Coal as a major power source represents huge step backward
The Asahi Shimbun 13 January 2018 | EDITORIAL
Japan is facing mounting international criticism over its coal-fired thermal power generation goals while the rest of the world is striving to reduce its carbon footprint.
Japanese utilities have a raft of plans to build new coal-fired power plants despite the fact that coal generates far larger amounts of carbon dioxide when burned than other fuels for power generation. These projects could throw a monkey wrench into the policy campaign to stem global warming.
The government should rethink its policy decision to position coal as a “mainstay power source” to stop unbridled expansion of the use of coal in thermal power generation.
Since the catastrophic accident at the Fukushima No. 1 nuclear power plant in 2011, low-cost coal-burning thermal power generation has been greatly expanded in Japan to compensate for the loss of electricity generated with atomic energy.
Now, coal-fired power plants account for over 30 percent of all electricity produced in the nation. The expansion will likely continue with private-sector utilities planning to build 40 or so new coal-fired power stations in the coming years.
If all these plans are implemented, Japan’s overall coal-fired power generation capacity will increase by about 40 percent, causing its CO2 emissions to surge to levels far above the government’s estimates for years to come.
Japan’s coal expansion drive is criticized roundly by international environmental groups, a situation that is threatening to put the nation into international isolation along with the United States, where the Trump administration is promoting the use of coal as a fuel for power generation.
A major change in the world’s attitude toward coal came in 2015 with the Paris climate accord, which prompted many industrial nations in Europe to accelerate their efforts to reduce coal consumption. China, a leading power consumer, has also switched to curbing its consumption of coal.
In the world of business, there has been a growing trend toward pulling the plug on coal-related investments.
Even if it is unrealistic to try to slash Japan’s coal-fired power generation sharply right now, the government should at least realize that an energy policy that runs counter to the powerful global trend cannot be sustained over the long-term.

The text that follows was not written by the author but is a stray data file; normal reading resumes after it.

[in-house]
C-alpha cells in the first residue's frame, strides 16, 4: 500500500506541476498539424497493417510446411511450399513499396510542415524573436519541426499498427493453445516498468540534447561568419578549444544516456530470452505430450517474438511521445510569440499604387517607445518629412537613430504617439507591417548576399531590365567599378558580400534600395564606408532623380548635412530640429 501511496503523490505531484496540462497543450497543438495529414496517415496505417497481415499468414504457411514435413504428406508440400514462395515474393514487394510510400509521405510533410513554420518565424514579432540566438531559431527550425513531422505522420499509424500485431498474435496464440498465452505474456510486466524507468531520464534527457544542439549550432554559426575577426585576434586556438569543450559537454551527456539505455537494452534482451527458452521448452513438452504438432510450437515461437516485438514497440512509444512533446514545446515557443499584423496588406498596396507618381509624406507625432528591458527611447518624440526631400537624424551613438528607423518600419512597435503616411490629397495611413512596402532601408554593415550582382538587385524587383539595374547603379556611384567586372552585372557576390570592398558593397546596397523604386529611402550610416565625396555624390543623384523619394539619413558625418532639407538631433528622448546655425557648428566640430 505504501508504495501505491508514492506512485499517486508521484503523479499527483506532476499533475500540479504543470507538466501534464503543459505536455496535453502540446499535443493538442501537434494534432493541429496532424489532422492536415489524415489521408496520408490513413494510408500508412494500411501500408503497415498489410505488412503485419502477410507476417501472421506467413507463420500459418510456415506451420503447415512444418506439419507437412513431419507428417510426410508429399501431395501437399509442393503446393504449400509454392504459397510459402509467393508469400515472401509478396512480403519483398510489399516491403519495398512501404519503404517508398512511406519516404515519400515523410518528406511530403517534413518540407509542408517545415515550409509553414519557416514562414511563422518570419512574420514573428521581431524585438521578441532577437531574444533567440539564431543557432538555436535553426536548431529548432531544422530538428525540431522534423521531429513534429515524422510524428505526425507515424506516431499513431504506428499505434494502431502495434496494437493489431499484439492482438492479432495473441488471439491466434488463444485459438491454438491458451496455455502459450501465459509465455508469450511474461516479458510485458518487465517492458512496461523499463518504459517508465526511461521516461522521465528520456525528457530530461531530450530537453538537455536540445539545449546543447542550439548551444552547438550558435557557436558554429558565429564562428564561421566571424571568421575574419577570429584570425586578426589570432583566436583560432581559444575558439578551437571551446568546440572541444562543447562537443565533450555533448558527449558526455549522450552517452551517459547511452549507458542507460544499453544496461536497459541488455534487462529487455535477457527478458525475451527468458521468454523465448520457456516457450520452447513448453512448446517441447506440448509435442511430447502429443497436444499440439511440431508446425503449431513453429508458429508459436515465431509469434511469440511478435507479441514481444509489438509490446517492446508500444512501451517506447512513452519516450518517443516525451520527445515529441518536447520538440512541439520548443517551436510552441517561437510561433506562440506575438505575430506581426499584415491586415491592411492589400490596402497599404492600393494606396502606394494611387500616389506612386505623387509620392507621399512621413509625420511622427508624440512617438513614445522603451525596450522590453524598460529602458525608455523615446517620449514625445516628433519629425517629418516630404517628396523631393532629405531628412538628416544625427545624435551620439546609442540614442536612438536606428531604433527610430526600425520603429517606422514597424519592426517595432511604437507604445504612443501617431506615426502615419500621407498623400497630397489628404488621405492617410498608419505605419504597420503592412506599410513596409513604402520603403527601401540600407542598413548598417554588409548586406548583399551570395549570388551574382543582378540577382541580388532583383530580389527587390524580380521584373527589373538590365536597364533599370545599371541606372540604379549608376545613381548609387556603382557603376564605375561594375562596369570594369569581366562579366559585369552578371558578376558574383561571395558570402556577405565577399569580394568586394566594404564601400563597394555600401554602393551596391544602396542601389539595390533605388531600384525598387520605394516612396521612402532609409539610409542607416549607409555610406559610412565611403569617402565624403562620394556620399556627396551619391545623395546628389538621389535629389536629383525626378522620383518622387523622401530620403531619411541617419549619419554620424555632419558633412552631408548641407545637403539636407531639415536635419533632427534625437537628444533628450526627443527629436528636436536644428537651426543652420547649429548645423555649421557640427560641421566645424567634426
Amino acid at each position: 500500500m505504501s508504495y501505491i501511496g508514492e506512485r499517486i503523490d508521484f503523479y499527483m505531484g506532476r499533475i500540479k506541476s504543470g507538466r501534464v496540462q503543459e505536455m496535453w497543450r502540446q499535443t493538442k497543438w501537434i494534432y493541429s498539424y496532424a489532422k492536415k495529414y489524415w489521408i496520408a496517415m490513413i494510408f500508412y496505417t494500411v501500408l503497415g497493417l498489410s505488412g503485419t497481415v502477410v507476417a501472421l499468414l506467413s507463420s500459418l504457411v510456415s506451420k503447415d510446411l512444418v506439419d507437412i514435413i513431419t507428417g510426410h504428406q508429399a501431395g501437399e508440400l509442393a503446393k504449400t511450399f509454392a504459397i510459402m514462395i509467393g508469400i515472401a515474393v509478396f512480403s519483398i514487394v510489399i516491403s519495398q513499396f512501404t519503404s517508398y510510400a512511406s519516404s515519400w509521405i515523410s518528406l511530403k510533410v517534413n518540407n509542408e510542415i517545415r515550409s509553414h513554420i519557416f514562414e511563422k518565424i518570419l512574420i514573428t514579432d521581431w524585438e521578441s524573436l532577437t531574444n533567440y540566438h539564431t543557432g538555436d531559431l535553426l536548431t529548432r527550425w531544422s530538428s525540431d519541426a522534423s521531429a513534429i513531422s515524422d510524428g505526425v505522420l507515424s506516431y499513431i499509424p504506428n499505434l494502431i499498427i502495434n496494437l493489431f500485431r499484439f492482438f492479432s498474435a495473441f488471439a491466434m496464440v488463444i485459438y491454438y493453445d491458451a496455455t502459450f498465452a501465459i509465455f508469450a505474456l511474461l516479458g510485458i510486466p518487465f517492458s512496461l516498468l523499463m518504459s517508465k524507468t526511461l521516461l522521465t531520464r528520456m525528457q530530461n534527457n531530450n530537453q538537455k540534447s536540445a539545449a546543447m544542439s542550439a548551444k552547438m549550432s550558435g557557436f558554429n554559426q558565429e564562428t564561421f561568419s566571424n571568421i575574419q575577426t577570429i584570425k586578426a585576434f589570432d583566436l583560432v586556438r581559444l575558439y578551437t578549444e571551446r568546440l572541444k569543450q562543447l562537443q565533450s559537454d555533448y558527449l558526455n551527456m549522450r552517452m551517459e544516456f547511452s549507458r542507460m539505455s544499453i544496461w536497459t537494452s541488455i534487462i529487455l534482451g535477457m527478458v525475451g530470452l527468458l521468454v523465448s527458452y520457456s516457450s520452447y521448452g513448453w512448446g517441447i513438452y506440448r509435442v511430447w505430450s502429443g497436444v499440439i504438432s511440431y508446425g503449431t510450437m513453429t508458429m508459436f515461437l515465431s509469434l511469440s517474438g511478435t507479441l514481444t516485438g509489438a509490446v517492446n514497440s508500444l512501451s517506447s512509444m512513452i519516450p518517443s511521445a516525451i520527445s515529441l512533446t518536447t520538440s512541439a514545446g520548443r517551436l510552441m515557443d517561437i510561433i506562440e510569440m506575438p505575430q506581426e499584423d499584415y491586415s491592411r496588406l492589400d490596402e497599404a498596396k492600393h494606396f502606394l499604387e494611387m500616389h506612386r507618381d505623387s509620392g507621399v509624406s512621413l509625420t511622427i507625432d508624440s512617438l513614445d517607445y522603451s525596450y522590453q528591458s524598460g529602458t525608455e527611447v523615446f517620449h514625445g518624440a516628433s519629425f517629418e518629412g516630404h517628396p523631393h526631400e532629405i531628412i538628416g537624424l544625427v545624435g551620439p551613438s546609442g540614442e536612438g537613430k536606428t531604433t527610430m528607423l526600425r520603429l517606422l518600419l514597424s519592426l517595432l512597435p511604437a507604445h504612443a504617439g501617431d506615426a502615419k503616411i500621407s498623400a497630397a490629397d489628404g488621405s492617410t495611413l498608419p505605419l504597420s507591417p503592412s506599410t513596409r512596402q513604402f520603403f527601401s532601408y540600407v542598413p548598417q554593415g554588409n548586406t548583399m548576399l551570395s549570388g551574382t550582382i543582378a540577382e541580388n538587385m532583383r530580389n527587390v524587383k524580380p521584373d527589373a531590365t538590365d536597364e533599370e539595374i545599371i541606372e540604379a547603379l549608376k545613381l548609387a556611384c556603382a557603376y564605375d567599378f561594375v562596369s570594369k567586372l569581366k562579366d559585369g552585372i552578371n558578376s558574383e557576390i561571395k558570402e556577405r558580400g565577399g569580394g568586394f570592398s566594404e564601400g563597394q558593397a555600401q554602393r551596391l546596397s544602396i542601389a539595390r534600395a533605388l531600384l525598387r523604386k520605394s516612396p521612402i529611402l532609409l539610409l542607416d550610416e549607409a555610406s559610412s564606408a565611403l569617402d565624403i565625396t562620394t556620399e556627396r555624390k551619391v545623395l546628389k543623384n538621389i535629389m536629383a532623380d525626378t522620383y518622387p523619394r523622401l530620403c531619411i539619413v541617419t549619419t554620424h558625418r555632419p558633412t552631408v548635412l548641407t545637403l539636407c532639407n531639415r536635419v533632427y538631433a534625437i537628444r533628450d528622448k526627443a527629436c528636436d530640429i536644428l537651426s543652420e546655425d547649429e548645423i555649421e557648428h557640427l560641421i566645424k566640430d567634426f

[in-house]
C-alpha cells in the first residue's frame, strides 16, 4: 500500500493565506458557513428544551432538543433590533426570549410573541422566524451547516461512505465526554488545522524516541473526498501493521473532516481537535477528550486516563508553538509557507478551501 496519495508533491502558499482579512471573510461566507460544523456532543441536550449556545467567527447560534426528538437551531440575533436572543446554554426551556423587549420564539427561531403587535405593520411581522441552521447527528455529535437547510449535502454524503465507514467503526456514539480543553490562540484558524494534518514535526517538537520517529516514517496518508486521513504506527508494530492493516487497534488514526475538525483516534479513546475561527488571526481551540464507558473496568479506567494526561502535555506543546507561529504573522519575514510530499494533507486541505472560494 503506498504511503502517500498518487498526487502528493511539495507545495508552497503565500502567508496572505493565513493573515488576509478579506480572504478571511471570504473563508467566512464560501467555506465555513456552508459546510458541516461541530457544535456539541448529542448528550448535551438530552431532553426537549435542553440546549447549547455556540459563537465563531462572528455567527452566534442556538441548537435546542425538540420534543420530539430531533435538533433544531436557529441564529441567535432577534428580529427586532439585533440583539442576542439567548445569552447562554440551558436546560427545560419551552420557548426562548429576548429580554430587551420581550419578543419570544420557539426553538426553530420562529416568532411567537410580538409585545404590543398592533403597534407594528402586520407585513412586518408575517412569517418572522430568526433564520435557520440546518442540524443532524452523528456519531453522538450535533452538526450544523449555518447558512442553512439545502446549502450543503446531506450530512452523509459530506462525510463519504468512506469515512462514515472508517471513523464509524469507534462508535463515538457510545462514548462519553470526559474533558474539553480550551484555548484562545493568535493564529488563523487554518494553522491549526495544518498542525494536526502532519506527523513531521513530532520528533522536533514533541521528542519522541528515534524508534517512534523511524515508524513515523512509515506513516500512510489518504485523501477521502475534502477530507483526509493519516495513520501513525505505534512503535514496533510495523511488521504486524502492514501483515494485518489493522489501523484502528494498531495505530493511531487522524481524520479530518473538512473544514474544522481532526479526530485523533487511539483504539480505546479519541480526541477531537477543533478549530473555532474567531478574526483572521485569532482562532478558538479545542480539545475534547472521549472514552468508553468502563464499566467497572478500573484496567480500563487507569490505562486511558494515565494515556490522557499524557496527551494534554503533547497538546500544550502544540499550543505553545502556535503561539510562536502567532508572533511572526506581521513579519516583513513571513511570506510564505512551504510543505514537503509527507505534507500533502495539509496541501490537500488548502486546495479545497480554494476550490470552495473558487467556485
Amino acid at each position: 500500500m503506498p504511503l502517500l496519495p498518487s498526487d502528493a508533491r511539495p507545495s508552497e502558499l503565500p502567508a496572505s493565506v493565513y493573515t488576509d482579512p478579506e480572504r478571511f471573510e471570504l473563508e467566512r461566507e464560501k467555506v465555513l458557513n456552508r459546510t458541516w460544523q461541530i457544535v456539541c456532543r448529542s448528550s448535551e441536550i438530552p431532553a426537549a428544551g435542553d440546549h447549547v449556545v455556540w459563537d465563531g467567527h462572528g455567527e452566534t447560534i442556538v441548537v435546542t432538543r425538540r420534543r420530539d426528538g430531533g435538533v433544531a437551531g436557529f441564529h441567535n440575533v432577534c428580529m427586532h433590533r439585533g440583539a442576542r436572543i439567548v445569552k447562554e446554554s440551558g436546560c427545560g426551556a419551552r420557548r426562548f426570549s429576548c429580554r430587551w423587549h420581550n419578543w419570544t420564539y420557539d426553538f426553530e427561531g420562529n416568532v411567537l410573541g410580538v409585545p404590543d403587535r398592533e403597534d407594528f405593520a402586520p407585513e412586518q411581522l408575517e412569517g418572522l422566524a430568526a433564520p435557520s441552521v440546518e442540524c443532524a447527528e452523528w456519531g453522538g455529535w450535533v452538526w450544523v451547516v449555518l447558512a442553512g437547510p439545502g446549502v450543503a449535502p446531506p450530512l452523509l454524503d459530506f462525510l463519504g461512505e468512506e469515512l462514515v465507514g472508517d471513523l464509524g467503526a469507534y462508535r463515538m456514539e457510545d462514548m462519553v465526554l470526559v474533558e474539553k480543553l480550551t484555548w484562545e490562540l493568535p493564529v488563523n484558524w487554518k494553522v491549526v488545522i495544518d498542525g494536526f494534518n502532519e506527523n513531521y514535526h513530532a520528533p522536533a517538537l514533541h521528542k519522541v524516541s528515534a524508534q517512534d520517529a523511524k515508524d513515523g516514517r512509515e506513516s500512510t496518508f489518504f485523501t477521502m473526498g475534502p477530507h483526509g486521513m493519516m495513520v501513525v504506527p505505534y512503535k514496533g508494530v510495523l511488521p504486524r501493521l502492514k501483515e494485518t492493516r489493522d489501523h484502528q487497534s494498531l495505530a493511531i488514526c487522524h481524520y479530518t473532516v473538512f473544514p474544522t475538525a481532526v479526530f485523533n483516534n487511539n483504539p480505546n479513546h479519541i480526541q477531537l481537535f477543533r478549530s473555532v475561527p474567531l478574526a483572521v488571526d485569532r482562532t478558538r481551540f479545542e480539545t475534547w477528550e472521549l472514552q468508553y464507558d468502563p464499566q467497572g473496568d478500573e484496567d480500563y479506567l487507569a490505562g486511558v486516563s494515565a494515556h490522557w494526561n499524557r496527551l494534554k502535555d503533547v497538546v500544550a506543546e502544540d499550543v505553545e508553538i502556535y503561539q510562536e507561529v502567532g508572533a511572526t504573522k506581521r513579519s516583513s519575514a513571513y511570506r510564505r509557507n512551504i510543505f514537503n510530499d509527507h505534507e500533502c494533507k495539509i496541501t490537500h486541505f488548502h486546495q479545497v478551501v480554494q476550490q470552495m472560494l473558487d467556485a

Swift actions should be taken to remake Japan’s energy policy through the review of the nation’s basic energy supply plan that is now being debated within the government.
First of all, the government should abandon its official position that coal is “a fuel for important baseload power sources.” This concept was introduced in the last revision to the basic energy plan in 2014.
It should also take steps toward steadily lowering the nation’s dependence on coal, as well as on nuclear power, through redoubled efforts to expand the use of renewable energy sources and reduce total energy consumption itself.
Among fuels for thermal power generation, natural gas, which produces less CO2 emissions, should be promoted as a mainstay power source.
The new basic energy plan needs to make these policy shifts clear.
Also important are efforts to cut CO2 emissions from thermal power plants.
The current regulations for thermal power plants based on the energy saving law and other related legislation only provide a weak system to slash CO2 emissions, mainly through requirements of certain levels of efficiency in power generation by utilities.
The system’s ability to lower the nation’s overall CO2 emissions is in doubt.
The power supply industry is making efforts to cut CO2 emissions, but only on a voluntary basis.
Many other countries have introduced a wide variety of more effective measures to cut greenhouse gas emissions, including a carbon tax, imposed on the burning of carbon-based fuels according to the amounts of CO2 emissions, emissions trading and regulatory restrictions on emissions by power suppliers.
Japan should also consider introducing such measures, and quickly.
Stricter regulations on CO2 emissions would make it difficult to operate coal-fired power plants profitably.
We urge utilities planning to build new coal-fired power plants to reconsider their plans in response to the changing business environment.